about what the range of a URI is. Indeed if I assert:

<> rdf:type myOnt:Car .

then I know that this URIref identifies a "Car". Just so,

<> rdf:type myOnt:Car .

asserts that URI to identify a "Car" -- there is no ambiguity. Indeed if
later there is some other assertion which asserts that the URI identifies a
"Web Page", we know there is a problem because we've said that "Car"s and
"Web Page"s are owl:disjointWith. So what is the _problem_ in having such
URIs identify things that aren't web pages? The system will quite easily
pick up a contradiction if anyone gets confused about what the URI is
intended to identify.

> If you like, it is as though there is an axiom
> { ?x log:uri ?u.  ?u  string:match "^http://[^#]$" } => { ?x rdf:type
> doc:Work }.

Right, but suppose this axiom isn't present. My OWL reasoners still work
fine. Why do I _need_ this?

> (where string:match is a regexp matcher)
> This axioms comes from the URI spec and the specs it references.
> Any semantic web engine can conclude it.  It is not authorized
> by the OWL spec, it is authorized by the URI spec.

Err, that is the crux of the argument. You assert that the URI spec makes
this an axiom. Roy and others assert that this is _not_ an axiom. The URI
spec is not apparently written crisply enough to us to definatively
determine whether or not this is _necessarily_ an axiom.

> This means that any use of such a URI to identify a car will
> indeed lead automatically to a contradiction the moment the
> ontologies are available and the power is turned on.

Only if your formula is present. If the formula is not present then there is
no contradiction, and I see no problem that will _necessarily_ arise from
its absense. If you can show me a problem (specifically one that will arise
when using an OWL reasoner) when this formula is not present then I would
agree it is needed, but so far I remain unconvinced -- I am also stating in
a very precise fashion what will convince me otherwise.

> If you want to see an example in which this sort of
> thing is used, look at
> in which an inference engine makes a trust decision based on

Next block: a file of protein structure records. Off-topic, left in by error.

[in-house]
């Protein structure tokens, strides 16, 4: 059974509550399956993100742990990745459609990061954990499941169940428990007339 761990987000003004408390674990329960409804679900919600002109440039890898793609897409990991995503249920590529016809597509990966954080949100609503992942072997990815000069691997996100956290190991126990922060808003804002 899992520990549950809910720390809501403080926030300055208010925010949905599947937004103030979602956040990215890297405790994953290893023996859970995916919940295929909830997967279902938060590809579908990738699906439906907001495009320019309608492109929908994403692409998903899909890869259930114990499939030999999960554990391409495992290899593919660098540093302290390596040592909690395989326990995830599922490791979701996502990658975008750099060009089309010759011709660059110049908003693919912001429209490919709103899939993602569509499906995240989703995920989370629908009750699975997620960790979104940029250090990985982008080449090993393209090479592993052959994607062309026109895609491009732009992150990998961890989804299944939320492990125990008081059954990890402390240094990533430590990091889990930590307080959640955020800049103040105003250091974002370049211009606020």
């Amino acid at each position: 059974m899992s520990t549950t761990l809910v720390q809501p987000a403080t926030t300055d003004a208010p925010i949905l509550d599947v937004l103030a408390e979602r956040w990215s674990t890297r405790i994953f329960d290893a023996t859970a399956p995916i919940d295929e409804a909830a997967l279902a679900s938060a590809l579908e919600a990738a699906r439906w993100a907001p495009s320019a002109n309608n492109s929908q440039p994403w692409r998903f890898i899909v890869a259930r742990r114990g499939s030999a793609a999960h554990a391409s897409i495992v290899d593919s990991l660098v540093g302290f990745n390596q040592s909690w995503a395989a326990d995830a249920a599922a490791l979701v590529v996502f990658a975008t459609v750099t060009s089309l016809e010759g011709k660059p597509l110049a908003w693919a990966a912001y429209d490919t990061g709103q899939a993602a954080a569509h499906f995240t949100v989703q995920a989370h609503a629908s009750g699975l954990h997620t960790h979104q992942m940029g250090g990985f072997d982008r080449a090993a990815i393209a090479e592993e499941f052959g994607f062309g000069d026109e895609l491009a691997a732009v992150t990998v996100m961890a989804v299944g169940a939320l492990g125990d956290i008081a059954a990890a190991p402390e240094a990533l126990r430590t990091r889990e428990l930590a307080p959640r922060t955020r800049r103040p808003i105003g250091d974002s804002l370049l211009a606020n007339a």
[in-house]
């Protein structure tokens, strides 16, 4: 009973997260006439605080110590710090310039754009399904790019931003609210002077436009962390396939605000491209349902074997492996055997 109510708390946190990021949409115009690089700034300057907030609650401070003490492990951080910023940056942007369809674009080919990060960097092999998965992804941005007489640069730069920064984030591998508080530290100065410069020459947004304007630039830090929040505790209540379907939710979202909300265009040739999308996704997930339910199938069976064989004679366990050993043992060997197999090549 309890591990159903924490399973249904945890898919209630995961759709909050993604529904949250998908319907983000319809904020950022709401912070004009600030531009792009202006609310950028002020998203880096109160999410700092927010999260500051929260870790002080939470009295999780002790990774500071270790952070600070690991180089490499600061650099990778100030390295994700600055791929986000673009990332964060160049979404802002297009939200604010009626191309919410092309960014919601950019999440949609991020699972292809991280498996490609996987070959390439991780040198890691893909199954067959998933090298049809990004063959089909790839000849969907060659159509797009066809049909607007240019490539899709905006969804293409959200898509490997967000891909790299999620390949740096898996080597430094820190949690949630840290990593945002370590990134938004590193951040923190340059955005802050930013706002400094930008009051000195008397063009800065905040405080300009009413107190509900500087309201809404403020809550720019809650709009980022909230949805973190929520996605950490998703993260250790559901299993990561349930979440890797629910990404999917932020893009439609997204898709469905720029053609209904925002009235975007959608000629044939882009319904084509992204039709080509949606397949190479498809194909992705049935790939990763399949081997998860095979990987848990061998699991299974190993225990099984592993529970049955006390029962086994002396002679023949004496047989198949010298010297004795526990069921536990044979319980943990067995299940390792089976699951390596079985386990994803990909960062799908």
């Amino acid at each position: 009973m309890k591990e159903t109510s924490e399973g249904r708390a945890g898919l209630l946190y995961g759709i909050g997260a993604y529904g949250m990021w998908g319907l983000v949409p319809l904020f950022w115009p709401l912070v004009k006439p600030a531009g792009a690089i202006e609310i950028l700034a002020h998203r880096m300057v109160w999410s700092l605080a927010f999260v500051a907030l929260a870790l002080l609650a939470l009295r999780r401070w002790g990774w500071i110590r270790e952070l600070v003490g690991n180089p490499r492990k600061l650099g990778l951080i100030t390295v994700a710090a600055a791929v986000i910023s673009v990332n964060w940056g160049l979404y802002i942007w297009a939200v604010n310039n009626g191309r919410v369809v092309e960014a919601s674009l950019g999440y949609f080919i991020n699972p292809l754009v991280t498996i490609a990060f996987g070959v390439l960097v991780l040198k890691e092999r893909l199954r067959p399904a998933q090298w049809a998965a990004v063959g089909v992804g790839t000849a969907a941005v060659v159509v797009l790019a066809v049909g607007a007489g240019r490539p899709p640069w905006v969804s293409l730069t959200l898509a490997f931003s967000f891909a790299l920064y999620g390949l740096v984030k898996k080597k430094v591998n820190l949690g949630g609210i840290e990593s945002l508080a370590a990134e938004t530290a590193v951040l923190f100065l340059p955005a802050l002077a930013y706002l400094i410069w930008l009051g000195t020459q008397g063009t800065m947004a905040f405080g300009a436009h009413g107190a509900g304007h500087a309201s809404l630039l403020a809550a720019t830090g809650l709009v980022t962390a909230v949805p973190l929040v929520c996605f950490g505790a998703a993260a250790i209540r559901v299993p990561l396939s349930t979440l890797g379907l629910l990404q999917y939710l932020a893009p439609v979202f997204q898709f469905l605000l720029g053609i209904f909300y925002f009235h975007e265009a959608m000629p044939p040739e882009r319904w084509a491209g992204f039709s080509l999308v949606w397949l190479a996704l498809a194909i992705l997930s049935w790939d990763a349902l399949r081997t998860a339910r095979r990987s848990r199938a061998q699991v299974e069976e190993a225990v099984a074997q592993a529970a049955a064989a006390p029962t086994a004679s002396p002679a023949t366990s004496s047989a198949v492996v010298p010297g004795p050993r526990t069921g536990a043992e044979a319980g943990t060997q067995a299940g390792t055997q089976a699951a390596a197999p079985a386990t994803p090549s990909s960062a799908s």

> the information in various signed documents.
> There are lots of much simpler examples, where
> a rule looks inside a document to check whether
> is says soemthing.
> KR, this is WWW. WWW, this KR.
> Or more strictly, OWL, this is URI. URI, this is OWL.
> Neither an owl reasoner nor libwww has the whole story.

Except that Roy Fielding argues against this interpretation of libwww -- so
now I have 2 extremely credible people telling me different things, this
makes my reasoner spot a contradiction.
> > The TAG might decide something, for sure. On the other hand there is
> > the RDF
> > model theory/semantics and the upcoming OWL model theory/semantics
> > which
> > define a reasonably precise way for processing documents (ontologies
> > and
> > knowledge bases) that contain URIs. There is software that implements
> > OWL
> > reasoners. It works. I see ***no problem here***
> Indeed, Roy sees no problem when he just implements a libwww.
> Do you see the problem now, though, when they are connected?

This is what I am missing. I am missing the problem that occurs when they
are connected. I am really trying to see it, but I just don't get it.

> When connected, they are very powerful.

Oh yes. I agree wholeheartedly.

> > I really wish folks would stop pointing to the "Semantic Web" as
> > evidence
> > that there exists some deep problem with URI ambiguity, because the
> > "Semantic Web" as incarnated by working software that implements the
> > upcoming sets of working drafts, actually works.
> Alas, each half works when tested separately!  And in fact they work
> when
> connected together.   Each side does need to be aware of the other,
> through, and preserve the interface.  I hoped I have explained the
> problem
> is important when you build the whole thing.

Perhaps we are getting close. What we are trying to do with owl:imports is
essentially a description of log:semantics as far as I can tell. Now clearly
I would use a URI-without-the-# to identify an owl:Ontology. I would also
use a URI-reference-with-the-# to identify an owl:Class (although this is
just so I can use rdf:ID to name it, I can also use rdf:about to describe a
class labelled by a plain URI). I just don't grok the problem that would
occur if I used a URI-without-the-# to identify a :Car


Received on Friday, 24 January 2003 21:54:18 UTC